Nebraska State Treasurer Don Stenberg today released a copy of his letter to State Auditor Charlie Janssen requesting an audit of the Nebraska Investment Financial Authority (NIFA).
In his letter, Stenberg specifically requested that the audit include the following five issues:
A complete copy of the Treasurer’s letter to the State Auditor follows:
RE: Audit of the Nebraska Investment Finance Authority
Dear Auditor Janssen:
I respectfully request that the State Auditor’s Office do a thorough audit of the Nebraska Investment Finance Authority (“NIFA”). This request is prompted by the continuing failure of the Executive Director of the Nebraska Investment Finance Authority, Mr. Timothy Kenny, to provide certain financial information to the State Treasurer as required by law. This continuing failure by Mr. Kenny raises substantial concerns that there is something in the financial records of NIFA which Mr. Kenny does not want the world to see.
Allow me to provide some background which led me to request an audit of NIFA.
In 2009, the Nebraska Legislature passed LB 16 to put the state’s checkbook on line for the purpose of giving taxpayers the transparency they needed to see where their tax dollars go. For each state agency, it requires that the amount, date, purpose and recipient of all state expenditures be made available on line.
In 2016, the Legislature passed LB 851 by a vote of 48-0 to require that the same disclosure be made for entities created by state law whose board has one or more persons appointed by the Governor.
Every “independent instrumentality” except NIFA is complying with the Taxpayer Transparency Act as written.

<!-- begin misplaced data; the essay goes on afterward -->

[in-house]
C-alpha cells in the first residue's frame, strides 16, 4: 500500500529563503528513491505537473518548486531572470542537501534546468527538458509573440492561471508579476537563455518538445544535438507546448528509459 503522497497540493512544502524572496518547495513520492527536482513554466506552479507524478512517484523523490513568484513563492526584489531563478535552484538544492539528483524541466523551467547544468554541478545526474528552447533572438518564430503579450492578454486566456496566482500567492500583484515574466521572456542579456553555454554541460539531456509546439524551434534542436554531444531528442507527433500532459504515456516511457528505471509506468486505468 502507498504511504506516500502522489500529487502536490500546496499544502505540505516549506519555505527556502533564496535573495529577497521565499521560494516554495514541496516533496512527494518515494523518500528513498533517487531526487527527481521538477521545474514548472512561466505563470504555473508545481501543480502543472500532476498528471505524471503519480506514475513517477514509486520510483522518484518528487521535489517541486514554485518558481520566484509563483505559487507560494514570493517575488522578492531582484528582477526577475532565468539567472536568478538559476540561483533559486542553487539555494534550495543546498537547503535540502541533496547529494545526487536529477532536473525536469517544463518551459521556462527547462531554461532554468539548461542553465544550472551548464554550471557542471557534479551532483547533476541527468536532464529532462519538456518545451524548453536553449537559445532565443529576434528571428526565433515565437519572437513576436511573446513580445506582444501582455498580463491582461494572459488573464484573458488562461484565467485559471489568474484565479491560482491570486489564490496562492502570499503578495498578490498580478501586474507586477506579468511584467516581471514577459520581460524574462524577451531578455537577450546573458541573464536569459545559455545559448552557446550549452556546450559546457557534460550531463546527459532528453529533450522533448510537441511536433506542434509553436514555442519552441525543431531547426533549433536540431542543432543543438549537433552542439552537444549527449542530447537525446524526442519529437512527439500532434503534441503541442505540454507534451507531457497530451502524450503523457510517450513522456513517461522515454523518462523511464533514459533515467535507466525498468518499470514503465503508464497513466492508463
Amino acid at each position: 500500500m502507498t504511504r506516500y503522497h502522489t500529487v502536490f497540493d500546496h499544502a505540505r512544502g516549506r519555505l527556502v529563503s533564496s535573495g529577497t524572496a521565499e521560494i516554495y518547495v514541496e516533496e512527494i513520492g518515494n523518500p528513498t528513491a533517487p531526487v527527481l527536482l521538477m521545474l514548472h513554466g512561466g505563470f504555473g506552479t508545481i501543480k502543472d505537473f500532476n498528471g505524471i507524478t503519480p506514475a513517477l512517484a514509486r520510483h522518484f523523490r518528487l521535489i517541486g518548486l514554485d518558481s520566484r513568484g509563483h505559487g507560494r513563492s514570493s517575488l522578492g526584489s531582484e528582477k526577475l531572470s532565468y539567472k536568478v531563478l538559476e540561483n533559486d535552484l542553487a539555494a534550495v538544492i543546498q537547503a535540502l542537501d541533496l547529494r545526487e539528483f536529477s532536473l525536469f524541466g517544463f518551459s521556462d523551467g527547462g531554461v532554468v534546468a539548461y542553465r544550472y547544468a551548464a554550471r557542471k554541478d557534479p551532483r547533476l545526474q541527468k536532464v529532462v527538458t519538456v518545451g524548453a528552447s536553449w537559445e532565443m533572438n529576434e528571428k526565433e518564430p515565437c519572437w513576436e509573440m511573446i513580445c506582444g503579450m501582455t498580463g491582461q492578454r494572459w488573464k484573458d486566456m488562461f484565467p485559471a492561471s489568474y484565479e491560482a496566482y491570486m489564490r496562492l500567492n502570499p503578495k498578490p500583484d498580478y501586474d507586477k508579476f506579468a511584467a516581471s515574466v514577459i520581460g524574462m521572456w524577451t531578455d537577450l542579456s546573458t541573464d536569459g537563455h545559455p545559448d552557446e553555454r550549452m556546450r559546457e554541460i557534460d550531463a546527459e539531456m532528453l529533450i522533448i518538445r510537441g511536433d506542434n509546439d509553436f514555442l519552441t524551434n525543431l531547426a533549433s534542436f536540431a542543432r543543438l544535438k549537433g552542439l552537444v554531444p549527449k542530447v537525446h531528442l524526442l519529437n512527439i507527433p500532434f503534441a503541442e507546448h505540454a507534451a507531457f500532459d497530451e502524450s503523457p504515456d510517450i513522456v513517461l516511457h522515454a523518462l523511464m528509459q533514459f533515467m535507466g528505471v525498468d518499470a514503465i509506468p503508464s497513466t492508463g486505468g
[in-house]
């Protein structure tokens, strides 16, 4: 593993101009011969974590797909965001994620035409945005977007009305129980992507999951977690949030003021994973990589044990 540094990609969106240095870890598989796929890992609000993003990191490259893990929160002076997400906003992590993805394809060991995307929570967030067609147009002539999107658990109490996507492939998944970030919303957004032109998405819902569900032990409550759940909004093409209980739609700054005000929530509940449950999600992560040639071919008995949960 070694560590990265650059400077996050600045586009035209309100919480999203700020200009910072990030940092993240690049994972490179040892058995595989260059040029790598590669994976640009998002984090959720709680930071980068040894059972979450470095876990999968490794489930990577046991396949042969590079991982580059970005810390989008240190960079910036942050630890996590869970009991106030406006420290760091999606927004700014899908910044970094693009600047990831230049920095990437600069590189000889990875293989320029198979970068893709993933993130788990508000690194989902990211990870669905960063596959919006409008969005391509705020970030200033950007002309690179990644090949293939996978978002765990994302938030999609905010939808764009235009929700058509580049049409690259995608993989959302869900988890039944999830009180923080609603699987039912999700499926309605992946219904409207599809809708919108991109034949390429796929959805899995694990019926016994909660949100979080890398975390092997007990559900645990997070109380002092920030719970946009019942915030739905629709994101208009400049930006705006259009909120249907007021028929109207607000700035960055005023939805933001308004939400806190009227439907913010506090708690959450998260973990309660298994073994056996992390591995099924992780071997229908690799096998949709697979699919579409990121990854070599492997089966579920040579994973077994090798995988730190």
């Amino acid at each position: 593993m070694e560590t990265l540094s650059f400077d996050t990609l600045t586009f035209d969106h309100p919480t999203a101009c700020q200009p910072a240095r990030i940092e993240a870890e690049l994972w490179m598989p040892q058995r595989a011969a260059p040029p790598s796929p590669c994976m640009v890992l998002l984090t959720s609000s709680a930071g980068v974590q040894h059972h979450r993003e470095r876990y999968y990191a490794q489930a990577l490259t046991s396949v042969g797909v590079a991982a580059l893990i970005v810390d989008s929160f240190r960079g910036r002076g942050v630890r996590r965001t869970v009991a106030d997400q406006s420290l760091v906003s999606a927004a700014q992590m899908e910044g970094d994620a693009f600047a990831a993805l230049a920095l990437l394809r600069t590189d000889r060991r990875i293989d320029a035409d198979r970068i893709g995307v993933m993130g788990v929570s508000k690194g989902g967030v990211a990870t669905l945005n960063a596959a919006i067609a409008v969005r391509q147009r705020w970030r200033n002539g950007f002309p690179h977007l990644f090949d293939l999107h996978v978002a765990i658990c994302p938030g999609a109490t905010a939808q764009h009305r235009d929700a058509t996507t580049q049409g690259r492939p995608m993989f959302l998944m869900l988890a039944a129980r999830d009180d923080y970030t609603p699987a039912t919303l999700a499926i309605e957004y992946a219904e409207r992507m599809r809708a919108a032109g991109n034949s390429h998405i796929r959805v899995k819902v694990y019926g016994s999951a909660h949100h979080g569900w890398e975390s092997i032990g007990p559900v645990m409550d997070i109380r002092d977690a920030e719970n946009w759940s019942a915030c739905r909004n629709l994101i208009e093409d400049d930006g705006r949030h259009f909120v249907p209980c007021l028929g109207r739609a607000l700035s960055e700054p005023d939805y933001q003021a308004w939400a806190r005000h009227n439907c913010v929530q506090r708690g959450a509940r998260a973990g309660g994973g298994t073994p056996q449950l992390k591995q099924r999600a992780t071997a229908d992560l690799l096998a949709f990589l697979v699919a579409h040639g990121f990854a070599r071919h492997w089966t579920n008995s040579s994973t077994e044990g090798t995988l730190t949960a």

Since Last September, the Executive Director of NIFA, Mr. Timothy Kenny, has, with the assistance of his lawyers, engaged in a campaign of obstruction to conceal financial information concerning NIFA from the State Treasurer.
Excuse after excuse has been made. Volumes of correspondence has been exchanged. I have enclosed a complete set of that correspondence with this letter for your information.
Several meetings have been held – all of which ended with no agreement from Mr. Kenny or his lawyers that Mr. Kenny would obey the law as written, the law which passed the Legislature 48-0.
In my opinion, when a government bureaucrat fights this hard to prevent the disclosure of financial information, he is hiding something.
Please note that in the last two calendar years, NIFA has issued $475,000,000 in housing bonds. They have approximately $1 billion in bonds outstanding.
And finally, please note, concerning the effectiveness of NIFA’s internal control, KPMG specifically stated they express no opinion concerning that issue.
The Executive Director of NIFA states in the attached Omaha World-Herald article that he would welcome an audit by the State Auditor. Given the large sums of monies involved, I strongly encourage you to give favorable consideration to this request for an audit of the Nebraska Investment Finance Authority.
Please let me know if you need additional information. Thank you for your consideration.